Interesting you should post this. Though I think my hearing is not what it used to be, I've never ever had this problem. My mom/people I work with/strangers on the internet all complain about not being able to understand British television. I ask if it's the slang, and they blame the "accents" or mumbling on the part of the actors. I don't know why I am able to hear things that they are not when in real life I frequently can't hear what people say when they talk to me*, but all the same there you go. I can't recall any British program (or feature film) where I've not been able to hear the dialog

*I often have to ask people to repeat themselves when they talk to me. I think it's a combination of ear trauma and head phone use.
post #11 of 86
Not so much in theaters, but I have this problem on TV all the time. Part of it might be my ancient late-90s television and blaring A/C, though. Certainly shows like Deadwood and The Wire make subtitles almost mandatory.
post #12 of 86
Could living in the iPod Age, with all that damage to our hearing, be another factor? (And was there a Walkman Age?)

Kinda throwing that out there for the others, as I haven't noticed this problem myself.
post #13 of 86
I occasionally have this problem in theaters, but it's definitely more prevalent when watching movies on my TV or computer, although I could possibly have a hearing problem as well. As far as "mumbling actors" go, I generally don't have a problem with it, especially if it's part of the actor's character/style anyway, and I can usually understand the gist of things.
post #14 of 86
You're all deaf and going to shoddily maintained theaters.
post #15 of 86
If you can't hear shit at home, it's your acoustics and shitty system. If you can't hear at the cinema, it's the same reason films are often projected so terribly.

Although some of you might be deaf.
post #16 of 86
I wish the internet had been around forty years ago so we would have had threads like this about Brando.

Also, I bet Paul McCartney is so furious that he's on TimeOut right now.
post #17 of 86
I think the problem's more that mixes are getting so specific that sound systems have to be calibrated just right or else you miss shit.
post #18 of 86
I don't have this issue enough to complain, that's for sure. Every now and then, but I usually chalk that up to shitty set up rather than the source.


Also, this veers eerily close to what has caused the "loudness wars" in music production.
post #19 of 86
Quote:
Originally Posted by Devildoubt View Post
I've had this happen to me with DVDs. It got better once I got a 5.1 sound system, since most DVDs are mixed for this set-up.
This.

It's an issue (most of the time) with poor sound system set-up, at home and at the cinema. That was the whole point behind THX, but it's an unrealistic model.
post #20 of 86
I've only ever been aware of this during The Dark Knight in the cinema, in particular, Gordon's monologue at the end the score was BLARING over that. Crappy sound system I imagine.

I'm intrigued by all you foreigners finding British accents unintelligible as most of our TV actors have perfect cut glass, "BBC English" accents ie. the most clear and understandable one you can get. God help you if you have to watch an episode of Brookside or Byker Grove.
post #21 of 86
Quote:
Originally Posted by Dan Savage View Post
I've only ever been aware of this during The Dark Knight in the cinema, in particular, Gordon's monologue at the end the score was BLARING over that. Crappy sound system I imagine.
Yep. First time I saw it, it was hard to hear. Saw it in IMAX: crystal clear. Saw it again later at another theater: clear again.
post #22 of 86
Next up someone needs to tackle the rising problem of boom mics in shots. Get your shit together, Hollywood!
post #23 of 86
People have been saying this since Altman was directing TV.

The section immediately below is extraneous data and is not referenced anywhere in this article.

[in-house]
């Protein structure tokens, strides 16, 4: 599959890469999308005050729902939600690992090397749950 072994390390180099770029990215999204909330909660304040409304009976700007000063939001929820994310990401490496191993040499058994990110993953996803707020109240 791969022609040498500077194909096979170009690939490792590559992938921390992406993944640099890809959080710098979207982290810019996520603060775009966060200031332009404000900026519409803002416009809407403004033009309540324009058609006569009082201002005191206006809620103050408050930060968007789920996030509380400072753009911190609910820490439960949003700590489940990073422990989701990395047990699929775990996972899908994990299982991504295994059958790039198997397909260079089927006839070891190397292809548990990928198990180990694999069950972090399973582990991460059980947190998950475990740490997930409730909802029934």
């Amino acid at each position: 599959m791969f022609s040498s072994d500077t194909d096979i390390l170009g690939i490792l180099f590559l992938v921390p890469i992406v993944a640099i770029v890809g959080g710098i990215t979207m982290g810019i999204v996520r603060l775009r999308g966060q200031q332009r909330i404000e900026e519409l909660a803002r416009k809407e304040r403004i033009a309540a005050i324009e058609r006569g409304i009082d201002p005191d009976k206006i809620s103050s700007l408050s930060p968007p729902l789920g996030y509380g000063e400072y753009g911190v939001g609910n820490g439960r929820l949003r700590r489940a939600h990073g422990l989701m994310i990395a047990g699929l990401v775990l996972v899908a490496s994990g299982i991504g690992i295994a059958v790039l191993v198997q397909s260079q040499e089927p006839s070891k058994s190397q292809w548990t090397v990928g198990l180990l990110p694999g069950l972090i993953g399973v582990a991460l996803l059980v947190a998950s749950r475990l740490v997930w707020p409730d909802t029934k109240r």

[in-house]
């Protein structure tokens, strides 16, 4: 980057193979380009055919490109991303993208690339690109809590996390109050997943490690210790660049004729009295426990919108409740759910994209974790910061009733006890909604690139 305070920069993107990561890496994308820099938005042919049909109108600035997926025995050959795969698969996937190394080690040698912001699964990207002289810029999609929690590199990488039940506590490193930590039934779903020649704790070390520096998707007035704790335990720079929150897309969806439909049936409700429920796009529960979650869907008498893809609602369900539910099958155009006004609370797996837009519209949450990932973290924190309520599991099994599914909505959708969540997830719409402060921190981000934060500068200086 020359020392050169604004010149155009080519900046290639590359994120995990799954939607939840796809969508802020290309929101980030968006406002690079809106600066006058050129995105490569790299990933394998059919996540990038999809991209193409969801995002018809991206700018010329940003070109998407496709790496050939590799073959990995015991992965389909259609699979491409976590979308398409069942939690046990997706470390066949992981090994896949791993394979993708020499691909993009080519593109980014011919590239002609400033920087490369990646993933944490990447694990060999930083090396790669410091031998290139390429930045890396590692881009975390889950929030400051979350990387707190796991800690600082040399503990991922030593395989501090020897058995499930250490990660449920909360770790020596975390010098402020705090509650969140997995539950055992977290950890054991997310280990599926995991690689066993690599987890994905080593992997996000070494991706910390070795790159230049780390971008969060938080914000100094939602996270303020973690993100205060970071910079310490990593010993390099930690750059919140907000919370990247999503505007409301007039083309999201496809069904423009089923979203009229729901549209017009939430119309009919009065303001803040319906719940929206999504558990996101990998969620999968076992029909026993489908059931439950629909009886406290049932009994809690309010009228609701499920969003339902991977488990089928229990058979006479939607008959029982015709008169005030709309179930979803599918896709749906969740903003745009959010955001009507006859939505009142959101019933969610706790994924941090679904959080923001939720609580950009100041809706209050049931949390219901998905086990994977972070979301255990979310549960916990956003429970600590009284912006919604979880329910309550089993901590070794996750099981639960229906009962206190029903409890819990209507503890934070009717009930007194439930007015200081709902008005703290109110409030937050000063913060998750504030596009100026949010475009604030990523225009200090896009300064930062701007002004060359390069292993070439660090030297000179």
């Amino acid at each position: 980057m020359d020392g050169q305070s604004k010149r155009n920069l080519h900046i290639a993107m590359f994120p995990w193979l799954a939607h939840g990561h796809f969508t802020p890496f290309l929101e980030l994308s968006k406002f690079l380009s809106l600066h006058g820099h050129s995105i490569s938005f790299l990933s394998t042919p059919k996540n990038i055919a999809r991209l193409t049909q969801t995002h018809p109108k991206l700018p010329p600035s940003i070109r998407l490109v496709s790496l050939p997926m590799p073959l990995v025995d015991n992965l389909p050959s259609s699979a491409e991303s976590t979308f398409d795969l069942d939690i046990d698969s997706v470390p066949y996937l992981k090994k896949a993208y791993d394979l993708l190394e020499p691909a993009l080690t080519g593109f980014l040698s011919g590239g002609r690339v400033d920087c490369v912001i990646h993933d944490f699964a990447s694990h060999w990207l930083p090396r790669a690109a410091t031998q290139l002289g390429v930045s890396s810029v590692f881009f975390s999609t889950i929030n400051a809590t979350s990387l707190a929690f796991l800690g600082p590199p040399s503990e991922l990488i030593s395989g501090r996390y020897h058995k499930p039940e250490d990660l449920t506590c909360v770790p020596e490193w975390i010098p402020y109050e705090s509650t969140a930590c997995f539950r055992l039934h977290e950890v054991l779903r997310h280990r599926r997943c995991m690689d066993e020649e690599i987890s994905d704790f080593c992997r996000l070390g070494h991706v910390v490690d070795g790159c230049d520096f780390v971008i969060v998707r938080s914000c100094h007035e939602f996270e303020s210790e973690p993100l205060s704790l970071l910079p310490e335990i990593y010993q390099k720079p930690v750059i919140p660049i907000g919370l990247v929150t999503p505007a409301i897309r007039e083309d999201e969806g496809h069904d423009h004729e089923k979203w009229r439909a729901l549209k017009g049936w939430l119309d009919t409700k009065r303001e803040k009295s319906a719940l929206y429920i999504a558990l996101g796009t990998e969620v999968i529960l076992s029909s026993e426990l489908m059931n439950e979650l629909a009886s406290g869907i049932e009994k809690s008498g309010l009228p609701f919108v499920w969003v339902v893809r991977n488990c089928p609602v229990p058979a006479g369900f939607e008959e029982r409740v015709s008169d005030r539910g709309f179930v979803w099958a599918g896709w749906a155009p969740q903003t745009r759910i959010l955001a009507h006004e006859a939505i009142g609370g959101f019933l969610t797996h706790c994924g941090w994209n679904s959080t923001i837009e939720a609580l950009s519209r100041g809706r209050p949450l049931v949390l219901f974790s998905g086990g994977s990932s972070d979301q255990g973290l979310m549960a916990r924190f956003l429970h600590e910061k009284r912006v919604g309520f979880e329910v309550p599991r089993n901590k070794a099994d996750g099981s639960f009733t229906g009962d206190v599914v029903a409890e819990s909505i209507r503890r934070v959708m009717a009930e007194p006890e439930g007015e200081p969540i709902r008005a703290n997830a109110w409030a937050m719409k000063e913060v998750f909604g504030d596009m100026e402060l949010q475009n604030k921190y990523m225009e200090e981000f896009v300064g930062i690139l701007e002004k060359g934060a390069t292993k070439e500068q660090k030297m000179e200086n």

And some of you are going deaf.
post #24 of 86
I think you Ivory Tower motherfuckers in Hollywood don't know how rough it is out here in sub-urbia. The vast, vast majority of theaters are TERRIBLE.

Maybe this is why 3D is so popular. Joe Six Pack is desperate for ANYTHING to improve his piss-poor moviegoing experience!
post #25 of 86
Quote:
Originally Posted by Phil View Post
I think you Ivory Tower motherfuckers in Hollywood don't know how rough it is out here in sub-urbia. The vast, vast majority of theaters are TERRIBLE.

Maybe this is why 3D is so popular. Joe Six Pack is desperate for ANYTHING to improve his piss-poor moviegoing experience!
I'll keep that in mind next time I'm watching a movie at the Amblin private screening room, whose sound and picture has been calibrated by techs from Lucasfilm.
post #26 of 86
GODDAMN YOU
post #27 of 86
Quote:
Originally Posted by Phil View Post
I think you Ivory Tower motherfuckers in Hollywood don't know how rough it is out here in sub-urbia. The vast, vast majority of theaters are TERRIBLE.

Maybe this is why 3D is so popular. Joe Six Pack is desperate for ANYTHING to improve his piss-poor moviegoing experience!
Truth. I live in Miami and usually go to one of the "bigger" theaters in the area and I still get shafted on projection/sound quality. Although, everyone around here either texts through the entire movie or doesn't speak English anyway, so I can see why the theater doesn't care.
post #28 of 86
Also you have to remember, whether it's music or film, audio is a fucking BITCH to mix so that it'll sound the best on the widest variety of systems. The slightest little difference from system to system can have dramatic effects sometimes.



Also, Devin: What Phil said.
post #29 of 86
I KNOW I've been in a theater where the center channel was lower than it was supposed to be. Super irritating.

Inaudible dialogue is a problem I'm sure I experience, but I don't chalk up as a problem. For me, it's a combination of a lot of things. I ALWAYS use subtitles. Growing up in a household in which English was a second language, we always had closed captioning on if we could. Once DVDs came out, fuggedaboutit. Even if I don't need it, I'll use it. And the more I do, the more of a crutch it becomes.

But while I may miss a line of dialogue here and there, it's usually not a big deal as long as I can cull it from the context of a scene.

That, and I blame Brando.
post #30 of 86
It's not just due to shitty soundsystems. It's more of the fact actors do not en-nun-ciate.
post #31 of 86
If you have a 5.1 system, it's more than worth the time it takes to balance your channels from the seat you would normally sit in. If you don't have a 5.1 system, well there's your problem right there.

I almost never have this problem.
post #32 of 86
Quote: